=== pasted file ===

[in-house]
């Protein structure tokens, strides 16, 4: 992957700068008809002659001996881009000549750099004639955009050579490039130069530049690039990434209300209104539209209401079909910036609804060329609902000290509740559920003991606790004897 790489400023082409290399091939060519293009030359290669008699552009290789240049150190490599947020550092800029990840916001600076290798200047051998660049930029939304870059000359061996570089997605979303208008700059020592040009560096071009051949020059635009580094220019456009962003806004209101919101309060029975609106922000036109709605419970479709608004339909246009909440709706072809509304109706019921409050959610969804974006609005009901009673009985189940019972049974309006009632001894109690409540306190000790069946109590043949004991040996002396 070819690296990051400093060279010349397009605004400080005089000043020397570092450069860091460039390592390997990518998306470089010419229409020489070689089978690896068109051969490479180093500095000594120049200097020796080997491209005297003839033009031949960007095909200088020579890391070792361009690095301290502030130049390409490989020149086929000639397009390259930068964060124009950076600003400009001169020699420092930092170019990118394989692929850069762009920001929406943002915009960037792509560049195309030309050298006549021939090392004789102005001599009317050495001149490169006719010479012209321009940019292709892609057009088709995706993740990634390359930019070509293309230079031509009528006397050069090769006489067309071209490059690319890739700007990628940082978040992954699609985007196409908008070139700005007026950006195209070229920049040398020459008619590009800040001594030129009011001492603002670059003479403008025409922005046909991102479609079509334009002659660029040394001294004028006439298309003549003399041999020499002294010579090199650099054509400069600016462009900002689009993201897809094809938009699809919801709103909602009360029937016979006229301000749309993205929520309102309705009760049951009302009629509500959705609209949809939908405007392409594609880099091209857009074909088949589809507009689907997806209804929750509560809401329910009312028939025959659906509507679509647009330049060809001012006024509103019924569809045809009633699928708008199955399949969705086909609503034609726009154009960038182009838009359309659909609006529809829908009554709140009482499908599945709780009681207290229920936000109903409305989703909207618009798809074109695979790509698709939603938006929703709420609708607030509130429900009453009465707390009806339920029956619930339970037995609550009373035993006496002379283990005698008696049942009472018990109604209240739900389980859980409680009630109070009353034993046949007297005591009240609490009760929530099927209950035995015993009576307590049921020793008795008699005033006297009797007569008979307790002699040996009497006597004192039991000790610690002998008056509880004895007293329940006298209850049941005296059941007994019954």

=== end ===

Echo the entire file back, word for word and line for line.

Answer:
[in-house]
């Protein structure tokens, strides 16, 4: 992957700068008809002659001996881009000549750099004639955009050579490039130069530049690039990434209300209104539209209401079909910036609804060329609902000290509740559920003991606790004897 790489400023082409290399091939060519293009030359290669008699552009290789240049150190490599947020550092800029990840916001600076290798200047051998660049930029939304870059000359061996570089997605979303208008700059020592040009560096071009051949020059635009580094220019456009962003806004209101919101309060029975609106922000036109709605419970479709608004339909246009909440709706072809509304109706019921409050959610969804974006609005009901009673009985189940019972049974309006009632001894109690409540306190000790069946109590043949004991040996002396 070819690296990051400093060279010349397009605004400080005089000043020397570092450069860091460039390592390997990518998306470089010419229409020489070689089978690896068109051969490479180093500095000594120049200097020796080997491209005297003839033009031949960007095909200088020579890391070792361009690095301290502030130049390409490989020149086929000639397009390259930068964060124009950076600003400009001169020699420092930092170019990118394989692929850069762009920001929406943002915009960037792509560049195309030309050298006549021939090392004789102005001599009317050495001149490169006719010479012209321009940019292709892609057009088709995706993740990634390359930019070509293309230079031509009528006397050069090769006489067309071209490059690319890739700007990628940082978040992954699609985007196409908008070139700005007026950006195209070229920049040398020459008619590009800040001594030129009011001492603002670059003479403008025409922005046909991102479609079509334009002659660029040394001294004028006439298309003549003399041999020499002294010579090199650099054509400069600016462009900002689009993201897809094809938009699809919801709103909602009360029937016979006229301000749309993205929520309102309705009760049951009302009629509500959705609209949809939908405007392409594609880099091209857009074909088949589809507009689907997806209804929750509560809401329910009312028939025959659906509507679509647009330049060809001012006024509103019924569809045809009633699928708008199955399949969705086909609503034609726009154009960038182009838009359309659909609006529809829908009554709140009482499908599945709780009681207290229920936000109903409305989703909207618009798809074109695979790509698709939603938006929703709420609708607030509130429900009453009465707390009806339920029956619930339970037995609550009373035993006496002379283990005698008696049942009472018990109604209240739900389980859980409680009630109070009353034993046949007297005591009240609490009760929530099927209950035995015993009576307590049921020793008795008699005033006297009797007569008979307790002699040996009497006597004192039991000790610690002998008056509880004895007293329940006298209850049941005296059941007994019954």